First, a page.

Others suggest that the authorities have specifically created this situation in order to gain public support for a project to initiate oil exploration and production.
Some are calling for the country’s energy industry to be privatized.
The head of the Energosbyt company, Inal Lazba, says these assumptions are mere speculation. He, too, says that the problem of electricity in Abkhazia can be solved by citizens’ rational use of electricity.
“You just have to pay [more] for electricity, and turn it off when it’s not needed. There’s no need to talk about raising the price of power, but if it falls into private hands, this will be inevitable,” says Inal Lazba.
The only source of energy in Abkhazia today is the Ingur(i) hydroelectric station, and many homes are also heated by electricity.
The Sukhum(i) hydroelectric station itself, repaired at the end of last year, cannot work without a feed from the Ingur(i) hydroelectric station, it does not have an autonomous mode.
According to the technical director of the Sukhum(i) hydroelectric station, Rezo Zantaria, the station benefits the power system of Abkhazia, but does not resolve the issue. Its capacity is slightly less than 20 megawatts and this is enough only for adding to the grid during peak hours of energy consumption.
More research needed, or just an effective energy development strategy?
The energy issue has gone so far that a special parliamentary commission has been established in Abkhazia which is investigating the activities of Chernomorenergo.
Deputy Dmitry Dbar, a member of the commission, doubts that blackouts and power transmission from Russia are really needed.
But his colleague Batal Aiba is sure that what is needed is not an investigation, but the concept of energy development in Abkhazia.
While the MPs, the energy sector and authorities are trying to find a way out of the energy crisis, private companies are launching activities to produce alternative sources of electricity.
Russian company Sinotorg recently presented a project for the manufacture of small wind and solar power plants. It is planning to build a new enterprise in the city of Ochamchira in a location of a former oil processing plant.
Sinotorg’s aim is not just to solve the electricity issue in Abkhazia – the company only says it is interested in the favorable territorial location of the republic.
The price for the construction of small stations, as well as how much the electricity they produce will cost, has not yet been discussed. But one can hardly expect that the price will be lower or even the same at which the residents of Abkhazia receive electricity from the Ingur(i) hydroelectric station today.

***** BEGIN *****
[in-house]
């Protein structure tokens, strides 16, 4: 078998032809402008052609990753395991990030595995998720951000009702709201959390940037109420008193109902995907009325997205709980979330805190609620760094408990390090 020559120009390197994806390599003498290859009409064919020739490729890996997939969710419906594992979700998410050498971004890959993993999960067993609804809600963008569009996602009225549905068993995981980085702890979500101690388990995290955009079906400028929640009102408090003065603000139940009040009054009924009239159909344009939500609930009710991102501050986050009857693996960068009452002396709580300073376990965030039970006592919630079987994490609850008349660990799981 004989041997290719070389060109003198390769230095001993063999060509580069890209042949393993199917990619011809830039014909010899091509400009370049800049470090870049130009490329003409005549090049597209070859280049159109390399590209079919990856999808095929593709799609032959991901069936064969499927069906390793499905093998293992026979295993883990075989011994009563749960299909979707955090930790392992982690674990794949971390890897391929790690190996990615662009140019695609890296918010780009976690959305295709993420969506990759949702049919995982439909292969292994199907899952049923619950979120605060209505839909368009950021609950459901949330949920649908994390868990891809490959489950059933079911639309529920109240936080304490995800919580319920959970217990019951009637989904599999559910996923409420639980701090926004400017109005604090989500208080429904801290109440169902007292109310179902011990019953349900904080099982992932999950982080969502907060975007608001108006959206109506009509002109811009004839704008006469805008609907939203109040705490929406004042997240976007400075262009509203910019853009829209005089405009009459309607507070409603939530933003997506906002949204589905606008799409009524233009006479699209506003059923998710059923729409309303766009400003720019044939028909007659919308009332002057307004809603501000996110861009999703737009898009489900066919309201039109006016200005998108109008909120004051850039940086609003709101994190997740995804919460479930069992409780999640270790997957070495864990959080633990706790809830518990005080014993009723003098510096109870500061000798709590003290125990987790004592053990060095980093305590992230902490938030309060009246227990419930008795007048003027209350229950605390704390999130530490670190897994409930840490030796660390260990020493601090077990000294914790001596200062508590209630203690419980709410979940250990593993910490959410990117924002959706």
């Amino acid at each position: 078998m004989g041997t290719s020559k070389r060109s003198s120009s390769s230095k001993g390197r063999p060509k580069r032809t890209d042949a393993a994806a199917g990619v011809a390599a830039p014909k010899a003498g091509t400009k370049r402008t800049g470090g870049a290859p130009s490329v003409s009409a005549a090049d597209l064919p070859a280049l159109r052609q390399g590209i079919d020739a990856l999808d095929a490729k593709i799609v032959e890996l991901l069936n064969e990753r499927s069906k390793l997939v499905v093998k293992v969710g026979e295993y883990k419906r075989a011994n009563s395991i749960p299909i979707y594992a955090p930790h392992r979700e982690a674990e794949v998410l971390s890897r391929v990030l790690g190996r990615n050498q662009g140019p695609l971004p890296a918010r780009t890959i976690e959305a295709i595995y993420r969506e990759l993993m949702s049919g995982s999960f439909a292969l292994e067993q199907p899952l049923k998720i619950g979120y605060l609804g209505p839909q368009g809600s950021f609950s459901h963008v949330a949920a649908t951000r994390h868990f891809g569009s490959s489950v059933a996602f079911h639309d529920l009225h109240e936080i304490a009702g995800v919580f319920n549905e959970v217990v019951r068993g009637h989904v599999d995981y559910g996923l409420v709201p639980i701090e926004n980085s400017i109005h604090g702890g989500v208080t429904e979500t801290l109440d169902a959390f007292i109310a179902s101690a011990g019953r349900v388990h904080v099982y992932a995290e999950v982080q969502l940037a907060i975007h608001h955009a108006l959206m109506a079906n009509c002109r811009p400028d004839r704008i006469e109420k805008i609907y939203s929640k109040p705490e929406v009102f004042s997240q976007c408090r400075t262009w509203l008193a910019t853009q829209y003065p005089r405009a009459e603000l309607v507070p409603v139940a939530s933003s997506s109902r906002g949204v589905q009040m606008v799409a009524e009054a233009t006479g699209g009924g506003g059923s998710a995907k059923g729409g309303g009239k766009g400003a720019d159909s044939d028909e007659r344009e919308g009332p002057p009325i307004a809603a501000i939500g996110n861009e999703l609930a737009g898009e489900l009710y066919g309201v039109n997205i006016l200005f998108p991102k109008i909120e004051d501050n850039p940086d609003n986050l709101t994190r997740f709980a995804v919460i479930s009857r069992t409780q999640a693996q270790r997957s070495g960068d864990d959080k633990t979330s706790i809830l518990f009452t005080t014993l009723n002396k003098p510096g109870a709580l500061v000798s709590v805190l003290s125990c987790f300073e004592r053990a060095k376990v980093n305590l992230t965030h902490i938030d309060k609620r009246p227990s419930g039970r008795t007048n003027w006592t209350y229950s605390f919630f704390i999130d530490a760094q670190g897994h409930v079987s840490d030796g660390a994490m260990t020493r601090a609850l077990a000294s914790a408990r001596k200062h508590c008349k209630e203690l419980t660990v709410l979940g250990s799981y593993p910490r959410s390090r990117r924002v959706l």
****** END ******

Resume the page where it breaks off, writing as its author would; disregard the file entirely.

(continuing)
How to save the hydroelectric station
Ingur hydroelectric power station head Levan Mebonia, who strongly supports the idea of raising the cost of electricity, says the optimal price would be 0.7 cents per kilowatt hour.
“It would be a good income. it is unlikely that residents of Abkhazia will use as much electricity at this price as they do now. Even if they just start saving light, for the Ingur(i) hydroelectric station it will be a big relief, and the load will be reduced significantly,” Mebonia says.
Today, the Ingur(i) hydroelectric station is financed via Georgia, which has taken a loan from the European Development Bank for the full renovation of the station. In 2020/21, the last stage of its restoration is to be implemented. This is a repair of the diversion tunnel and cleaning silt from the bottom of the reservoir.
“And for Georgia, which has many small hydropower plants, the Ingur(i) hydroelectric station is a key point in the power system. Georgia cannot do without this station,” Mebonia says.
“The station provides 1,300 megawatts of power. There is no object of such scale in the whole of Transcaucasia. We have to save the station.”
Meanwhile, the operation of the Ingur(i) hydroelectric station is also a safety issue. In the event of an accident at the dam, Abkhazia, Georgia, Turkey and Russia could suffer.
But it is difficult for a simple inhabitant to imagine a connection between a light bulb in his apartment and millions of tonnes of water.
“Every month I pay 8 thousand rubles [106 euros] for electricity,” says Sangulia, the cafe manager. “Why should I be concerned about their [the station’s] problems?”